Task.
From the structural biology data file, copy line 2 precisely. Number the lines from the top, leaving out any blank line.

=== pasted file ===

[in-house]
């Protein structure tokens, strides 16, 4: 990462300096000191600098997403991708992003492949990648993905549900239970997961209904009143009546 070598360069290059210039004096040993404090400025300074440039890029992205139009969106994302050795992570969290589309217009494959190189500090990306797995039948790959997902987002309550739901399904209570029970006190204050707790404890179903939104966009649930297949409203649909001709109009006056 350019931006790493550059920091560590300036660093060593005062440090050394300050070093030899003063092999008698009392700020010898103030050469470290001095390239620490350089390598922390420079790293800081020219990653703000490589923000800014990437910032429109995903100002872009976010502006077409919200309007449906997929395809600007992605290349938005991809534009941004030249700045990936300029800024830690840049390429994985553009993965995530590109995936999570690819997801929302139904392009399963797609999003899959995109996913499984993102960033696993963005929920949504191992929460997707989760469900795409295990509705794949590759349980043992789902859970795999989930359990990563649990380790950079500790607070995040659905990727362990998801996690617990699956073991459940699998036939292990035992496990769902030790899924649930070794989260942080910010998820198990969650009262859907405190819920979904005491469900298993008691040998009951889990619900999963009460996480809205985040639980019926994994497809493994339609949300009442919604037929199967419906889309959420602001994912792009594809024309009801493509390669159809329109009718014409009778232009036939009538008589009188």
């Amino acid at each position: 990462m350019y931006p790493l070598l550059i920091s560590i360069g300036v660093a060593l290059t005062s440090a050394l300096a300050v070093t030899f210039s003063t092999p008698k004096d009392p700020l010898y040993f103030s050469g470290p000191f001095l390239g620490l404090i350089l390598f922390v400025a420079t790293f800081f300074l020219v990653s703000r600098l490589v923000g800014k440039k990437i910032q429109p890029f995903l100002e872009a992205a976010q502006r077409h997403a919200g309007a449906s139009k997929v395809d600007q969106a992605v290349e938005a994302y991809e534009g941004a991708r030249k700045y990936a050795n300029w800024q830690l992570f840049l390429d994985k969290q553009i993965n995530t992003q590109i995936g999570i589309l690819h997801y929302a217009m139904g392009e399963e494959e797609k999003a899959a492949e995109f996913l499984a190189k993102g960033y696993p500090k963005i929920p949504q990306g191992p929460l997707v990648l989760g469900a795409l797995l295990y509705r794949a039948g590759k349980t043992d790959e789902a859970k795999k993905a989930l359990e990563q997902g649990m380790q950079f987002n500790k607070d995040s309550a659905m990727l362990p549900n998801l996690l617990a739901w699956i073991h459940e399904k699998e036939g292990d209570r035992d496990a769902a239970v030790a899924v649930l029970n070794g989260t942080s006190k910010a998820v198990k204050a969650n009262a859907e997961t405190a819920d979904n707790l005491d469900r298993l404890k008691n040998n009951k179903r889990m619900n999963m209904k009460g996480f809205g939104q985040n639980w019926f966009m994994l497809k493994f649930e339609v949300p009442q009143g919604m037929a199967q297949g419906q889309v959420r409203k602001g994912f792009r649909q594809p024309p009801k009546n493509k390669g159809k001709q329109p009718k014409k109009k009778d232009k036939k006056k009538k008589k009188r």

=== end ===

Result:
């Protein structure tokens, strides 16, 4: 990462300096000191600098997403991708992003492949990648993905549900239970997961209904009143009546 070598360069290059210039004096040993404090400025300074440039890029992205139009969106994302050795992570969290589309217009494959190189500090990306797995039948790959997902987002309550739901399904209570029970006190204050707790404890179903939104966009649930297949409203649909001709109009006056 350019931006790493550059920091560590300036660093060593005062440090050394300050070093030899003063092999008698009392700020010898103030050469470290001095390239620490350089390598922390420079790293800081020219990653703000490589923000800014990437910032429109995903100002872009976010502006077409919200309007449906997929395809600007992605290349938005991809534009941004030249700045990936300029800024830690840049390429994985553009993965995530590109995936999570690819997801929302139904392009399963797609999003899959995109996913499984993102960033696993963005929920949504191992929460997707989760469900795409295990509705794949590759349980043992789902859970795999989930359990990563649990380790950079500790607070995040659905990727362990998801996690617990699956073991459940699998036939292990035992496990769902030790899924649930070794989260942080910010998820198990969650009262859907405190819920979904005491469900298993008691040998009951889990619900999963009460996480809205985040639980019926994994497809493994339609949300009442919604037929199967419906889309959420602001994912792009594809024309009801493509390669159809329109009718014409009778232009036939009538008589009188």